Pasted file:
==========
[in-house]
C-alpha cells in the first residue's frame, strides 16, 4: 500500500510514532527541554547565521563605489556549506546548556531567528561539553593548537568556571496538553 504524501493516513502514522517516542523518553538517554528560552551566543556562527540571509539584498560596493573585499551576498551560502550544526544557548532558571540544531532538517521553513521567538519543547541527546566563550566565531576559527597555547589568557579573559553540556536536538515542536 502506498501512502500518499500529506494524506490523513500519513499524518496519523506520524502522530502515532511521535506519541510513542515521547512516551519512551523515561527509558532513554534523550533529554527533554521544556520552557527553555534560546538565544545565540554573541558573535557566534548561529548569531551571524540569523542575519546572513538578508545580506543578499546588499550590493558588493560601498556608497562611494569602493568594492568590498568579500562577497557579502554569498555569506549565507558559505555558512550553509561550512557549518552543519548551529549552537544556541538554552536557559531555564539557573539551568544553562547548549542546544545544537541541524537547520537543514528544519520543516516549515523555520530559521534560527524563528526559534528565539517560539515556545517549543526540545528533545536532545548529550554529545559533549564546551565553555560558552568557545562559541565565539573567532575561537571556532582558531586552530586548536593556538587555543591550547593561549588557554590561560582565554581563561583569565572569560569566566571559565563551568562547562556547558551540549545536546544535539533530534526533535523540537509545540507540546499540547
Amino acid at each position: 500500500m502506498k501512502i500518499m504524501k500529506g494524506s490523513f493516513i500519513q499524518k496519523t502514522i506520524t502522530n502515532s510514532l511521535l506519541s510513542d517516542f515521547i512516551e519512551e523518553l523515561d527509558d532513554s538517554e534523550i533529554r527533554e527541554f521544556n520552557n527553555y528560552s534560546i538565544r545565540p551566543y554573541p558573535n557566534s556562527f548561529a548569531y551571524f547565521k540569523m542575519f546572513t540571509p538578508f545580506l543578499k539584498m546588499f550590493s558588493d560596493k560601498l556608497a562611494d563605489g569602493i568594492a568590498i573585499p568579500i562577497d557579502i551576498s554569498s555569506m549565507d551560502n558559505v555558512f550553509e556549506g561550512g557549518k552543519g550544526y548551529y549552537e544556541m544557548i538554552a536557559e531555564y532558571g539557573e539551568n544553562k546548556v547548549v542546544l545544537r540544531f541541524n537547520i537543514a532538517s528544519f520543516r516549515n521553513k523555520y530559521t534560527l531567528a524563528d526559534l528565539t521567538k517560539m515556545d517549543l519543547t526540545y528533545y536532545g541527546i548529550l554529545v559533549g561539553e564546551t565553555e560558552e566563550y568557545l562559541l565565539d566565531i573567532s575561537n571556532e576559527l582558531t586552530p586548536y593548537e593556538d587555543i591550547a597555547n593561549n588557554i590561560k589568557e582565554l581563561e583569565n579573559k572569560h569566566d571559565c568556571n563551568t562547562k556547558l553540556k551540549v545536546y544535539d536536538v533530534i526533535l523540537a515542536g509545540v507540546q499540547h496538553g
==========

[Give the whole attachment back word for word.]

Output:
[in-house]
C-alpha cells in the first residue's frame, strides 16, 4: 500500500510514532527541554547565521563605489556549506546548556531567528561539553593548537568556571496538553 504524501493516513502514522517516542523518553538517554528560552551566543556562527540571509539584498560596493573585499551576498551560502550544526544557548532558571540544531532538517521553513521567538519543547541527546566563550566565531576559527597555547589568557579573559553540556536536538515542536 502506498501512502500518499500529506494524506490523513500519513499524518496519523506520524502522530502515532511521535506519541510513542515521547512516551519512551523515561527509558532513554534523550533529554527533554521544556520552557527553555534560546538565544545565540554573541558573535557566534548561529548569531551571524540569523542575519546572513538578508545580506543578499546588499550590493558588493560601498556608497562611494569602493568594492568590498568579500562577497557579502554569498555569506549565507558559505555558512550553509561550512557549518552543519548551529549552537544556541538554552536557559531555564539557573539551568544553562547548549542546544545544537541541524537547520537543514528544519520543516516549515523555520530559521534560527524563528526559534528565539517560539515556545517549543526540545528533545536532545548529550554529545559533549564546551565553555560558552568557545562559541565565539573567532575561537571556532582558531586552530586548536593556538587555543591550547593561549588557554590561560582565554581563561583569565572569560569566566571559565563551568562547562556547558551540549545536546544535539533530534526533535523540537509545540507540546499540547
Amino acid at each position: 500500500m502506498k501512502i500518499m504524501k500529506g494524506s490523513f493516513i500519513q499524518k496519523t502514522i506520524t502522530n502515532s510514532l511521535l506519541s510513542d517516542f515521547i512516551e519512551e523518553l523515561d527509558d532513554s538517554e534523550i533529554r527533554e527541554f521544556n520552557n527553555y528560552s534560546i538565544r545565540p551566543y554573541p558573535n557566534s556562527f548561529a548569531y551571524f547565521k540569523m542575519f546572513t540571509p538578508f545580506l543578499k539584498m546588499f550590493s558588493d560596493k560601498l556608497a562611494d563605489g569602493i568594492a568590498i573585499p568579500i562577497d557579502i551576498s554569498s555569506m549565507d551560502n558559505v555558512f550553509e556549506g561550512g557549518k552543519g550544526y548551529y549552537e544556541m544557548i538554552a536557559e531555564y532558571g539557573e539551568n544553562k546548556v547548549v542546544l545544537r540544531f541541524n537547520i537543514a532538517s528544519f520543516r516549515n521553513k523555520y530559521t534560527l531567528a524563528d526559534l528565539t521567538k517560539m515556545d517549543l519543547t526540545y528533545y536532545g541527546i548529550l554529545v559533549g561539553e564546551t565553555e560558552e566563550y568557545l562559541l565565539d566565531i573567532s575561537n571556532e576559527l582558531t586552530p586548536y593548537e593556538d587555543i591550547a597555547n593561549n588557554i590561560k589568557e582565554l581563561e583569565n579573559k572569560h569566566d571559565c568556571n563551568t562547562k556547558l553540556k551540549v545536546y544535539d536536538v533530534i526533535l523540537a515542536g509545540v507540546q499540547h496538553g